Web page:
Chevara is deeply inspired by the legacy of her parents. She is the daughter of a white, Jewish mother who served as the lead coordinator for the 1967 March on the Pentagon in opposition of the Vietnam War and a Black father who was a fiery top lieutenant of the Rev. Martin Luther King Jr. and a driving force behind many critical civil rights campaigns of the 1960s, including the 1963 Birmingham Children’s Crusade, 1965 Selma to Montgomery March and Voting Rights Act. Chevara is also a survivor of childhood poverty, incest, teenage pregnancy, and domestic violence. It is because of, not in spite of, her personal journey of tragedy and triumph that she is inspired to use her experiences and voice as a catalyst to ignite social transformation.

While serving as an administrator at a university in North Carolina, Chevara co-founded the first-ever Gay-Straight Student Alliance. Seven months later, she was instrumental in the drafting and subsequent passage of the university’s first non-discrimination policy inclusive of sexual orientation. It was a unanimous decision by the Board of Trustees. This trailblazing work caught the attention of the White House Office of Public Engagement and the Human Rights Campaign (HRC). Chevara has collaborated with numerous LGBTQ organizations, including the Campaign for Southern Equality, PFLAG, and Equality Florida.

Chevara has been recognized by the White House and the Human Rights Campaign as a leader, advocate and ally for the LGBTQ community and featured in publications including The Washington Post, Atlanta Journal-Constitution and The Feminist Wire. She has also been a featured guest on SiriusXM Radio and highlighted in John Blake’s 2007 book Children of the Movement, a powerful glimpse into the heart and soul of the Freedom Movement of the Sixties as seen by its children. Her numerous awards for community service include the Hands on Jacksonville Unity in Action award, University of North Florida Woman of Influence, Jacksonville “Who’s Who for Justice award, Jacksonville Mayor’s Commission on the Status of Women honoree, Girls Inc. Jacksonville “Women of Vision” award, Spelman College Game Changers award, Triad Business Journal “Forty under 40” and Winston-Salem Urban League Community Leader of the Year. Chevara is a 2010 graduate of Leadership Winston-Salem and a current member of the Leadership Broward Class XXXVII.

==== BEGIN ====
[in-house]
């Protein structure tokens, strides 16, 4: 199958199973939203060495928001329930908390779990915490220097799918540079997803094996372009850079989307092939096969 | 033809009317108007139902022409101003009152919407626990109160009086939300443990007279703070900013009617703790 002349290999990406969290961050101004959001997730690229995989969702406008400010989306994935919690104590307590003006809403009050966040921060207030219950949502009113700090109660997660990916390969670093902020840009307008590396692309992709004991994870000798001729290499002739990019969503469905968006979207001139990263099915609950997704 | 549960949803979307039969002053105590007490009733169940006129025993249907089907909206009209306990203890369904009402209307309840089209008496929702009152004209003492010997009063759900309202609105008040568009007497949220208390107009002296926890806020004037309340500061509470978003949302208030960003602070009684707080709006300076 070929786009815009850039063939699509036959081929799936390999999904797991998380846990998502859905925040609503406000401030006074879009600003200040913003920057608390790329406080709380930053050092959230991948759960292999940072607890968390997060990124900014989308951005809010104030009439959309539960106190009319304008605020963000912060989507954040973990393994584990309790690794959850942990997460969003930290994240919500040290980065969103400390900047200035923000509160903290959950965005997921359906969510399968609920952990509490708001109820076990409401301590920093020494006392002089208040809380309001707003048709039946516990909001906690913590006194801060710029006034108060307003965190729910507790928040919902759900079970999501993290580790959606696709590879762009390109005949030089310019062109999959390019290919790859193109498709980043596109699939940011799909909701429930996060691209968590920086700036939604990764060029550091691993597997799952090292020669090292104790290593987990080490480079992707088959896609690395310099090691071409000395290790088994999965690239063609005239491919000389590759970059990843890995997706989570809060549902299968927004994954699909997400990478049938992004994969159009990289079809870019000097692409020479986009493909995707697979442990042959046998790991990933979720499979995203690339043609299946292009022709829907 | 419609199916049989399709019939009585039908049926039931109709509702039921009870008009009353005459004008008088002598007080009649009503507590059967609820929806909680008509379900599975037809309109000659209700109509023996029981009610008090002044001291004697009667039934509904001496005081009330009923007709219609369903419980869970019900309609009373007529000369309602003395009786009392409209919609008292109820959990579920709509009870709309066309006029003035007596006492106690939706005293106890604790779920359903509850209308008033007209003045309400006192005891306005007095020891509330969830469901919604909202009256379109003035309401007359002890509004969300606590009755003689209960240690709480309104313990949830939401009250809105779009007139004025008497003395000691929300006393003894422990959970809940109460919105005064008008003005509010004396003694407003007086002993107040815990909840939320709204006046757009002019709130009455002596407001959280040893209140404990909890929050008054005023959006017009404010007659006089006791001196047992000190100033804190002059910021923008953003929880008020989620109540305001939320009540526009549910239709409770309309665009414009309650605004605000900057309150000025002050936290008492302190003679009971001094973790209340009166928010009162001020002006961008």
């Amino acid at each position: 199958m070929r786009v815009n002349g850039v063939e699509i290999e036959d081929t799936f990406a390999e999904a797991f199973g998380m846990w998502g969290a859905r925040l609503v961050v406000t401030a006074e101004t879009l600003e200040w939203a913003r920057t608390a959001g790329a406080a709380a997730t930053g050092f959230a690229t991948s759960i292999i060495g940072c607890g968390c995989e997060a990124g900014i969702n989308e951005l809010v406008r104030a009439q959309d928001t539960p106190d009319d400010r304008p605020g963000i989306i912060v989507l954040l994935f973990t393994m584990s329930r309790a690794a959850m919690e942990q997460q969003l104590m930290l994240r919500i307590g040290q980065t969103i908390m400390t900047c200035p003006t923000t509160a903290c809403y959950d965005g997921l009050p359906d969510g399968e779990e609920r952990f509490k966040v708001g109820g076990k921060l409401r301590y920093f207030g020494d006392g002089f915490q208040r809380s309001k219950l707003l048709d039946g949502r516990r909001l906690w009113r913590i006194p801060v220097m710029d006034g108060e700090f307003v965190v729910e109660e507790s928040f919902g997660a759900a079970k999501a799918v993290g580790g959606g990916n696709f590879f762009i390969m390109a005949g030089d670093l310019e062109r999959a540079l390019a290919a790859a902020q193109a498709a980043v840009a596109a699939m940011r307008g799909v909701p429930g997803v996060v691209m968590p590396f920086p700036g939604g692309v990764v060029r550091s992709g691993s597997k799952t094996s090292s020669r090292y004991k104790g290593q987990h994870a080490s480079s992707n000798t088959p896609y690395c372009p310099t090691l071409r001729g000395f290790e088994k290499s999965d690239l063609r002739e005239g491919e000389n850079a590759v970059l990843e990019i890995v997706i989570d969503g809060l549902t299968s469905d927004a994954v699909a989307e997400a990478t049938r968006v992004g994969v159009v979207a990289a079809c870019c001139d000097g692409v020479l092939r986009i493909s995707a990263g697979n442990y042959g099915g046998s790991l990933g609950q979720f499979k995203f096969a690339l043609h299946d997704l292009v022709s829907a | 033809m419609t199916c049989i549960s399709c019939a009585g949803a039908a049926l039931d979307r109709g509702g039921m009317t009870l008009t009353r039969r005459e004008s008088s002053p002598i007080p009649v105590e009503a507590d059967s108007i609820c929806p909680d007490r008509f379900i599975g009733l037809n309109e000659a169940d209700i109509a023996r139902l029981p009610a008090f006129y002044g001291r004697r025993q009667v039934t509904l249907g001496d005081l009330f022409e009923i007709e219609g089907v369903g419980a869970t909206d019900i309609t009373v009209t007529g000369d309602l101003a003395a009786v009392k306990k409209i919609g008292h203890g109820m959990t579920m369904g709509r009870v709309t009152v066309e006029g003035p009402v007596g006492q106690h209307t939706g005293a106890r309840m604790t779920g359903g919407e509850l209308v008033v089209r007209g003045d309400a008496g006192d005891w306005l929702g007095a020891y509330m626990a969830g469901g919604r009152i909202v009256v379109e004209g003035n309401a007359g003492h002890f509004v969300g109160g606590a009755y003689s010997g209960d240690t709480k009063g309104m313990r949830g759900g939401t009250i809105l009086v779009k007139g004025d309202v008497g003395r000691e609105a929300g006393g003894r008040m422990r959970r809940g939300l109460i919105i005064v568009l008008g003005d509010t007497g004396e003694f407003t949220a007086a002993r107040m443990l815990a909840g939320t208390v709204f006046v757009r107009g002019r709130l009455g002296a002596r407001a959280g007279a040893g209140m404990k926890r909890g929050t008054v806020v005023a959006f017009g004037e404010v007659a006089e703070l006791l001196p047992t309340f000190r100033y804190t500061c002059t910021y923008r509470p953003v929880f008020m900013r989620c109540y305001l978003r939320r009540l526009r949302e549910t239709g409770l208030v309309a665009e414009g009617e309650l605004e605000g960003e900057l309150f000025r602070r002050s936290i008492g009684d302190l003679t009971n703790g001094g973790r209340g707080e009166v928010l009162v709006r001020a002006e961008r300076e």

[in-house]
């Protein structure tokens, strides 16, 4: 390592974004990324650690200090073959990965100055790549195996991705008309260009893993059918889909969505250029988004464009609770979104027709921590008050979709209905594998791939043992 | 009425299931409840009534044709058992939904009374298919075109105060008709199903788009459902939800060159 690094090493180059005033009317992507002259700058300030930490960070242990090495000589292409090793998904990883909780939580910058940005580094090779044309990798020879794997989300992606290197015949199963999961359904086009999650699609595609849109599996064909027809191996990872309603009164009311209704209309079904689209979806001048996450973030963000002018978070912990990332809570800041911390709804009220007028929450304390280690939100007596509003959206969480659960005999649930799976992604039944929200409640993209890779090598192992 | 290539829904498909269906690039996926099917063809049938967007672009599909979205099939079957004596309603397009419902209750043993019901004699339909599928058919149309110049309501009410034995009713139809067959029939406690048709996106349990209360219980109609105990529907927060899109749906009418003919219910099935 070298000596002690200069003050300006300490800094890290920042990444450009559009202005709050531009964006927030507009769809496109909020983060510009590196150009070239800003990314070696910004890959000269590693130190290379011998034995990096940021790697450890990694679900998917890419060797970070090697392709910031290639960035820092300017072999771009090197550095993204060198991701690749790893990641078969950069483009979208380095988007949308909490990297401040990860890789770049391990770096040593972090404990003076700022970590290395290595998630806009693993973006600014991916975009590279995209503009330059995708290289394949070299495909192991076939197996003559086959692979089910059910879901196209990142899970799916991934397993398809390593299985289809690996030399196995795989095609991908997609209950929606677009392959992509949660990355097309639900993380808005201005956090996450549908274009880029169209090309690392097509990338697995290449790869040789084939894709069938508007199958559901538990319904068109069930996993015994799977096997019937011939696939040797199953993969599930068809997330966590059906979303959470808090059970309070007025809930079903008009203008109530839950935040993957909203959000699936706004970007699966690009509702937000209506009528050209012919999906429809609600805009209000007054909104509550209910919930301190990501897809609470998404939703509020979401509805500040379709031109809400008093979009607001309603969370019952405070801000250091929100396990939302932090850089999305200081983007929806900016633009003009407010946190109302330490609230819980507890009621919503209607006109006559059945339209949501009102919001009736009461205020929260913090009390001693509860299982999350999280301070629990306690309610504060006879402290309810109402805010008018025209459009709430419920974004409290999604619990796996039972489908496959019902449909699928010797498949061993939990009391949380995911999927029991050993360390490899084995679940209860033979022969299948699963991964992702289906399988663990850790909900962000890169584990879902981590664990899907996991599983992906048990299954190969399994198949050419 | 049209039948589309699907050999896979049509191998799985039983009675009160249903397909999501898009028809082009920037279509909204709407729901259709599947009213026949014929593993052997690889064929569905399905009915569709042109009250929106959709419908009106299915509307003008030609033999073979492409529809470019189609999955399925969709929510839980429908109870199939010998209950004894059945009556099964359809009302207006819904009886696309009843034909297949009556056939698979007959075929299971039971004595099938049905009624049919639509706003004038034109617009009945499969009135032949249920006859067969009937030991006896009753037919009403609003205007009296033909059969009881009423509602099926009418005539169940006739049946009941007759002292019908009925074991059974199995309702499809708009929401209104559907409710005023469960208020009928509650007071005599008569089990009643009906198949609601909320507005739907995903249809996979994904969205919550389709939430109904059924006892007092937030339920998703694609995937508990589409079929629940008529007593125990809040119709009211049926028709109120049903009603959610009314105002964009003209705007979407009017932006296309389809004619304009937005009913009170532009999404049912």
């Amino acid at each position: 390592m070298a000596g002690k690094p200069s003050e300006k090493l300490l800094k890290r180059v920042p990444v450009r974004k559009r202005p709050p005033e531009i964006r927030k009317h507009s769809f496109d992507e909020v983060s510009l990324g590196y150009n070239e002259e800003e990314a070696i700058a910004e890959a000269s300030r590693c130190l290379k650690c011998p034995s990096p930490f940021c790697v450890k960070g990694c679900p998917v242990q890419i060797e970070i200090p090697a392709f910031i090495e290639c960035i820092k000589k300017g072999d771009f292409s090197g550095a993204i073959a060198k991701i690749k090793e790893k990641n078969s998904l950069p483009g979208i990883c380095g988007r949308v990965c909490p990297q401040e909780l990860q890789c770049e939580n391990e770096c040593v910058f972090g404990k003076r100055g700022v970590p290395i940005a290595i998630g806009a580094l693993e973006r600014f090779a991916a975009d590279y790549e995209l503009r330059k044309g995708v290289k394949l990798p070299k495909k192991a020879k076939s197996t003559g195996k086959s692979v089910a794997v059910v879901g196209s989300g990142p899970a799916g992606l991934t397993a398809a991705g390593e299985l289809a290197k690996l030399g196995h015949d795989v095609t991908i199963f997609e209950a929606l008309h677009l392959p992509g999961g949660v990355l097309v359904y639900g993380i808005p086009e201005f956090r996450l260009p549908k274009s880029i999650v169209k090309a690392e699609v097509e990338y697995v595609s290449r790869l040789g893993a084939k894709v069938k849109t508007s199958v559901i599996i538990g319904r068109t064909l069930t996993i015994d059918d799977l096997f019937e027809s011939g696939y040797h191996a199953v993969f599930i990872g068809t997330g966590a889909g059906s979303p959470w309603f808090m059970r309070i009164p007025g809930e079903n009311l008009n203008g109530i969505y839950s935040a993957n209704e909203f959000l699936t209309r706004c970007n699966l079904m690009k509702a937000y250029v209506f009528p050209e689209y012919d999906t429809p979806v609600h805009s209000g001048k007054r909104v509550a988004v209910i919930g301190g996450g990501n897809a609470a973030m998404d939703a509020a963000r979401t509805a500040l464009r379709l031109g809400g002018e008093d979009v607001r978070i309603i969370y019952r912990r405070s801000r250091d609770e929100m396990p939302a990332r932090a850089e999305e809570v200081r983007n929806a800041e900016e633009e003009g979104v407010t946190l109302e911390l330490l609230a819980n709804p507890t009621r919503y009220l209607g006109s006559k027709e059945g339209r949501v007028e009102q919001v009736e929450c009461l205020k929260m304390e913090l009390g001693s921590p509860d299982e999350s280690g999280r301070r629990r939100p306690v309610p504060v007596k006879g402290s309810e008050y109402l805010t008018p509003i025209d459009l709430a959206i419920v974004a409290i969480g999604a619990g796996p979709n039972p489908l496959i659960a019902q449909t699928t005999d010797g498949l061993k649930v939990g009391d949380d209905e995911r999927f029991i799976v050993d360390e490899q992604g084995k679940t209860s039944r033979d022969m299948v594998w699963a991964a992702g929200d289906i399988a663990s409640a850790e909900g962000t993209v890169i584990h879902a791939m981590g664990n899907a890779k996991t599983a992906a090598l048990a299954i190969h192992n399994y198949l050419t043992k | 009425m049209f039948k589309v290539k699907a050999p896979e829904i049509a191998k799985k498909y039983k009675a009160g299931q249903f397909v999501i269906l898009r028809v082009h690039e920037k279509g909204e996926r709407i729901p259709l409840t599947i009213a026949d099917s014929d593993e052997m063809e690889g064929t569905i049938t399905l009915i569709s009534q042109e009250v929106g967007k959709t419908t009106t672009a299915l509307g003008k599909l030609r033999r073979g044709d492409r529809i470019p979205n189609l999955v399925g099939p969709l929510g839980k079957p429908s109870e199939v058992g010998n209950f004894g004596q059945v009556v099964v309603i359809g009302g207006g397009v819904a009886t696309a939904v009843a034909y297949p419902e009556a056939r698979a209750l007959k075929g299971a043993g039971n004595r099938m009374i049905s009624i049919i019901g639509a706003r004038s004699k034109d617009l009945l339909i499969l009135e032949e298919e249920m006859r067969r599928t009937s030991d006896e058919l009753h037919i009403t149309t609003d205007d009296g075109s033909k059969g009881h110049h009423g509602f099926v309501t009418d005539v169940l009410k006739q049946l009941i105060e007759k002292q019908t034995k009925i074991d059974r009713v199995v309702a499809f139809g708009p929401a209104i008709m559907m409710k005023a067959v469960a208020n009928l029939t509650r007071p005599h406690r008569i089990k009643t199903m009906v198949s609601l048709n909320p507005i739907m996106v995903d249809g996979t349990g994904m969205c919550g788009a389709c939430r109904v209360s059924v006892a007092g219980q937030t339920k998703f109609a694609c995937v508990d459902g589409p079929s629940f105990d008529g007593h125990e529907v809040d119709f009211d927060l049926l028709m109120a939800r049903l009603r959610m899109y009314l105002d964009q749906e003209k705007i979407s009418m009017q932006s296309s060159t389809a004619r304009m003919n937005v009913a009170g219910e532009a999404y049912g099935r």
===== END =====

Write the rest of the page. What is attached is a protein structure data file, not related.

Chevara has facilitated workshops and dialogues across the U.S. from TEDx Jacksonville to serving as keynote speaker for the NSA (National Security Agency) Diversity Speaker Series to co-hosting ‘Jazz Under the Bridge’ with legendary Tony award-winner, Ben Vereen.

She believes that “There is a human cost when we fail to connect. Ideas unborn. Dreams unrealized. Communities un-ignited.”

A native of Washington, D.C., Chevara was raised in Memphis, Tennessee and earned a bachelor’s degree in Mass Communication from the University of Memphis. She is a 2017 graduate of Georgetown University’s Strategic Diversity and Inclusive Management Program. She is the proud mother of Michael, a graduate of Columbia University and senior trainer with The Posse Foundation, and William, an actor, yogi and college student in Atlanta, GA who is featured in “Wait No Longer,” the true story of the 1964 race riots in St. Augustine, Florida.

 

Ally Profile: Mayor Andrew Gillum

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With a passion for public service, and the ability to motivate and mobilize people to action, Mayor Andrew D. Gillum is recognized statewide, in Florida, and nationally as an emerging leader. He is the Democratic Party nominee for governor of Florida in the 2018 election. At the age of 23, Gillum became the youngest person ever elected to the Tallahassee City Commission in February 2003. At the time of the election, Gillum was a student at Florida A&M University (FAMU), majoring in political science. In August 2004, Mr. Gillum was re-elected to serve for a full four-year term, and was subsequently re-elected in 2008 and August 2012. He was elected Mayor of Tallahassee in August 2014.